As for you talking your local Toyota Dealer into installing an engine temp gauge at no cost, good luck.
    First of all, you are lucky to even find one on a dealers lot. Second of all, there are probably ten people waiting to buy everyone that comes in a full MSRP. If you are looking for a buyer's market, this is not it. Go get you a Ford Excursion or Chevy Suburban. It will probably have the Temperature Gauge that you want.
  • nippononlynippononly SF Bay AreaPosts: 12,669
    it won't cost the dealership that much to put one in, and Yaris sedans are sitting around on dealer lots a bit more now, and selling under sticker too. It is the hatchbacks that are so impossible to find and disappear off the lot within a day off ariving on the truck.

    Given it is pretty cheap to put in a temp gauge aftermarket, how cheap would it have been for Toyota to include one at the factory? But of course with the center gauge cluster, it would have been one more thing to cram in a fairly small space. Honda is more at fault here, IMO, since they have a regular gauge cluster in the Fit, and the temp gauge would have easily fit next to the fuel gauge where it normally sits on most cars.

    2013 Civic SI, 2009 Outback Sport 5-spd (stick)

  • wave54wave54 Posts: 209
    I'm going to side with a temp gauge as essential on even low-end cars. You get to know what the normal temperature is and if it deviates even slightly, you have the opportunity to check fluid levels or for leaks before being stranded in no-man's-land.

    By the time a warning light comes on, it means stops -- NOW!!

    Sorry, but they're called "idiot lights" for a reason.
  • bws2bws2 Posts: 7
    We just purchased a 2007 Yaris Liftback and we love this car! It was great to finally buy a 2 door Toyota with some personality to it. When I went to the dealership, I fully expected to leave with a Corolla or maybe a used Camry but saw the liftback and was sold on it immediately. I thought I'd hate the way the panel is in the middle of the dash, (was even expecting to not buy the Yaris because of it), but when I drove the Yaris I literally never even questioned the instrument panel placement. Frankly, the placement seems quite natural there and I later wondered why I ever even liked the panel being behind the steering wheel on all of our previous cars. This is a great little car and I feel so blessed to have even found a liftback on the lot.
  • nippononlynippononly SF Bay AreaPosts: 12,669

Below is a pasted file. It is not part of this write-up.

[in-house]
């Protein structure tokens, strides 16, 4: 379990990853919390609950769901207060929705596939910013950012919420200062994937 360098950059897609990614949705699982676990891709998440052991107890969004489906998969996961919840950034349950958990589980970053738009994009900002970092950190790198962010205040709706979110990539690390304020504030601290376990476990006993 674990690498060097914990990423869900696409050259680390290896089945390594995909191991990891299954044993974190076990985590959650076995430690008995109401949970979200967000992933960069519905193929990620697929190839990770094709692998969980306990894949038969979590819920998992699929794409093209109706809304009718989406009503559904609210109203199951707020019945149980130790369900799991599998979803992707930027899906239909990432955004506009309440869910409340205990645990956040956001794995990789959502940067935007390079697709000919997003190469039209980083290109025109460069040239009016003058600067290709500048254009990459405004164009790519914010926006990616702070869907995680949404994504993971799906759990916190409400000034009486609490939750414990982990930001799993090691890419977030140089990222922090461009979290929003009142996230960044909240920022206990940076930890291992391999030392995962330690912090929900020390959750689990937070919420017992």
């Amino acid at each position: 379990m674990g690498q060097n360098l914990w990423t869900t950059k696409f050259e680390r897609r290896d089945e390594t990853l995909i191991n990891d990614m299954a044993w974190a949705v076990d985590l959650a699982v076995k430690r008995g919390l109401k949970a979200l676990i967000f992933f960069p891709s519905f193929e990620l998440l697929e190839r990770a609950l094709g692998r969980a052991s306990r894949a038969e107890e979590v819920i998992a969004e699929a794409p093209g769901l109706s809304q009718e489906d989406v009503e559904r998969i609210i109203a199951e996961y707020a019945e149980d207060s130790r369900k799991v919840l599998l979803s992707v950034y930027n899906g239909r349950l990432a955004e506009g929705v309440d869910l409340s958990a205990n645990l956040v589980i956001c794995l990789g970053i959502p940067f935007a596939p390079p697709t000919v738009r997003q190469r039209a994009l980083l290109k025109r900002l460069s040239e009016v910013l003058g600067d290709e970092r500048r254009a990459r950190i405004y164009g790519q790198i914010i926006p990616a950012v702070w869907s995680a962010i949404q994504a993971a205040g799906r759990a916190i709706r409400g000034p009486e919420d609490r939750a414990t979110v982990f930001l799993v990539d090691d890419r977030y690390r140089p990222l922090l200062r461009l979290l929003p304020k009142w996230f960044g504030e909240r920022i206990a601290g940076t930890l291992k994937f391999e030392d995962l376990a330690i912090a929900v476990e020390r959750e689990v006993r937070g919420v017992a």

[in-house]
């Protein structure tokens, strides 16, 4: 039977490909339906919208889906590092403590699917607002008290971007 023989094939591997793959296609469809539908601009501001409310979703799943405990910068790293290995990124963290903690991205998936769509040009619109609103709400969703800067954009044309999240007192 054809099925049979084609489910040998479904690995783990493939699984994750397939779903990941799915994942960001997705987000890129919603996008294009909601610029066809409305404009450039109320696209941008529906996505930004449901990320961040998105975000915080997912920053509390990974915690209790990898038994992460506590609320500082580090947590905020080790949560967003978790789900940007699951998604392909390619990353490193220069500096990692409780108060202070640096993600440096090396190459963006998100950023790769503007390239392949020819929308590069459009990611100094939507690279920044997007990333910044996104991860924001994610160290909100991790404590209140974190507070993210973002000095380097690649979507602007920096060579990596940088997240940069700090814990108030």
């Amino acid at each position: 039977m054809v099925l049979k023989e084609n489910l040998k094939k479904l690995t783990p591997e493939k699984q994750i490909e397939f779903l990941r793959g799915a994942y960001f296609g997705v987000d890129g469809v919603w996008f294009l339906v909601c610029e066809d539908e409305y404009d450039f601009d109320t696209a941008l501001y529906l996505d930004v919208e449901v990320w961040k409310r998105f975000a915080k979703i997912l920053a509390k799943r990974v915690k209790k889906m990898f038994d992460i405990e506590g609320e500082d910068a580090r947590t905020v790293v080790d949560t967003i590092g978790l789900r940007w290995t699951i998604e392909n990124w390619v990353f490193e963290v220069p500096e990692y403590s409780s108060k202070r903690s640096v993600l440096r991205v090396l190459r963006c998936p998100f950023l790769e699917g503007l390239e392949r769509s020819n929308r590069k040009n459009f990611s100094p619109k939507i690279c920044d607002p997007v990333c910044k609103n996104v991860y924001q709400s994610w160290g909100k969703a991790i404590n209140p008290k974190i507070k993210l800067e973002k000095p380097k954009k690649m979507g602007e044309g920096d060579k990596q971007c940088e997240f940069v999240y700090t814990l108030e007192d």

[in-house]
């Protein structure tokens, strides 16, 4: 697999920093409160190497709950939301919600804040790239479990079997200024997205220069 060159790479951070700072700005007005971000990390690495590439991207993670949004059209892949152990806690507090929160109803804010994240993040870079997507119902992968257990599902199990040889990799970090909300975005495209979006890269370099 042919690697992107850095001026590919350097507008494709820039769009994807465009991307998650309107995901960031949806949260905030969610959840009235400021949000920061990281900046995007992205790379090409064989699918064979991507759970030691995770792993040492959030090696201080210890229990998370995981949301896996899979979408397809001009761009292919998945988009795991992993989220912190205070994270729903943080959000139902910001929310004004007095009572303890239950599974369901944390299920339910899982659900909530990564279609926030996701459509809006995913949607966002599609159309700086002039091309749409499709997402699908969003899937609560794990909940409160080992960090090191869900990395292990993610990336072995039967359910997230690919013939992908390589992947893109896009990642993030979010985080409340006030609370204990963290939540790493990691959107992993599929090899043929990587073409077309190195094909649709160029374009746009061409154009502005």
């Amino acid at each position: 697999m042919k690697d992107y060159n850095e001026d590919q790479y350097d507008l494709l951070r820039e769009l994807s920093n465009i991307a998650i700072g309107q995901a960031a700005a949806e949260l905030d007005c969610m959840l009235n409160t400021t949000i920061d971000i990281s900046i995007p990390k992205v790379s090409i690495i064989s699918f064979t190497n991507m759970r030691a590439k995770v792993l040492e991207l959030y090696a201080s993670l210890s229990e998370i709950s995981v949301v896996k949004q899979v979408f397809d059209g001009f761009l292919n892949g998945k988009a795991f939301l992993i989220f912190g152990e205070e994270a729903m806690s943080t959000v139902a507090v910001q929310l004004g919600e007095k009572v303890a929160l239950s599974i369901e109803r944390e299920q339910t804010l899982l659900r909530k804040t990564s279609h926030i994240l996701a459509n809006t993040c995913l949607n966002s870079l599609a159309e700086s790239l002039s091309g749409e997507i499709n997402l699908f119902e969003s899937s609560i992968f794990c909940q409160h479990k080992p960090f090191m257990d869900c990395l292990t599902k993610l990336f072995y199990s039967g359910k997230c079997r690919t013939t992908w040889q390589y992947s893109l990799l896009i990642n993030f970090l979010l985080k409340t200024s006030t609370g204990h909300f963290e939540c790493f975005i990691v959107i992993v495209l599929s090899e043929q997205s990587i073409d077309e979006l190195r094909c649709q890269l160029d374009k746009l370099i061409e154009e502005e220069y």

this is only one of many models that don't have one. Chevy Cobalt, VW New Beetle, yes Fit and Yaris, and now the new Volvo S80, weighing in at about $25K or more base price. Cobalt is not the only GM car without a temp gauge either.

    In the age of computer-controlled-EVERYTHING under the hood, temp gauges are going away ladies and gentlemen.....

    2013 Civic SI, 2009 Outback Sport 5-spd (stick)

  • I just ran our new 3 door lift back out of gas on the freeway. The Police got me a gallon to at least get me to a gas station withing 15 minutes. But I am worried. My husband ran his Taurus out of gas and it caused the fuel pump to burn out and it cost us almost $600.00! The Yaris started right up but does anyone know how bad I hurt it by running it dry? I'm scared to tell him but know I have to. I have never done anything like this before and i swear I never would have if that speedometer cluster was IN FRONT OF ME!!!!!!!!!!!!!!
    Thanks for any help,
    Lucy
  • I don't know whether you did any damage, but I do know that when the last bar on the fuel gauge starts flashing, you have 1 gallon of gas left. Maybe I'm just weird, but the flashing sure gets my attention! And even though I know I can go at least 30 miles with 1 gallon, I'm searching for the nearest station just to stop the blinking! (BTW--I love the center cluster & the driver's side glove box!)
  • Running out of gas should not cause your fuel pump to burn out. I'm not saying that it didn't, but that would be a symptom of either a defective part or defective design. I doubt that it damaged your Yaris at all. Stop worrying and stop trying to reenact old Seinfeld episodes! :D